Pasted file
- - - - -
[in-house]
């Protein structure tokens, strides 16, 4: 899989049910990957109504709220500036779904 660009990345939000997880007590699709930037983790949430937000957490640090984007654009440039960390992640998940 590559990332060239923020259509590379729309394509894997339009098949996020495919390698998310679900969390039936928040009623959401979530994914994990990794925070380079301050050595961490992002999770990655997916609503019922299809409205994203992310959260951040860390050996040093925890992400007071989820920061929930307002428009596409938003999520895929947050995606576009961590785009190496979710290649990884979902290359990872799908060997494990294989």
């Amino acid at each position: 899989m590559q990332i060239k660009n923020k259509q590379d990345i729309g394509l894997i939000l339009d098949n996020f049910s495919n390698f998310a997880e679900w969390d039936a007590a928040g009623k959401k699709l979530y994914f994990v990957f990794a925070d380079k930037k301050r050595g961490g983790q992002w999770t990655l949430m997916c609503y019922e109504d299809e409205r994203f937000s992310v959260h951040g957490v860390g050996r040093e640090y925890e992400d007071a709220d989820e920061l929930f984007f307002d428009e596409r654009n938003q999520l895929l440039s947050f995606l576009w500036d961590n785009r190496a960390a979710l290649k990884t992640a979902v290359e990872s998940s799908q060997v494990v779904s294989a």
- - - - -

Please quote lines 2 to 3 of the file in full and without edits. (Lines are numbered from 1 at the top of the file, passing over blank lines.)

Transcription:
């Protein structure tokens, strides 16, 4: 899989049910990957109504709220500036779904 660009990345939000997880007590699709930037983790949430937000957490640090984007654009440039960390992640998940 590559990332060239923020259509590379729309394509894997339009098949996020495919390698998310679900969390039936928040009623959401979530994914994990990794925070380079301050050595961490992002999770990655997916609503019922299809409205994203992310959260951040860390050996040093925890992400007071989820920061929930307002428009596409938003999520895929947050995606576009961590785009190496979710290649990884979902290359990872799908060997494990294989």
């Amino acid at each position: 899989m590559q990332i060239k660009n923020k259509q590379d990345i729309g394509l894997i939000l339009d098949n996020f049910s495919n390698f998310a997880e679900w969390d039936a007590a928040g009623k959401k699709l979530y994914f994990v990957f990794a925070d380079k930037k301050r050595g961490g983790q992002w999770t990655l949430m997916c609503y019922e109504d299809e409205r994203f937000s992310v959260h951040g957490v860390g050996r040093e640090y925890e992400d007071a709220d989820e920061l929930f984007f307002d428009e596409r654009n938003q999520l895929l440039s947050f995606l576009w500036d961590n785009r190496a960390a979710l290649k990884t992640a979902v290359e990872s998940s799908q060997v494990v779904s294989a």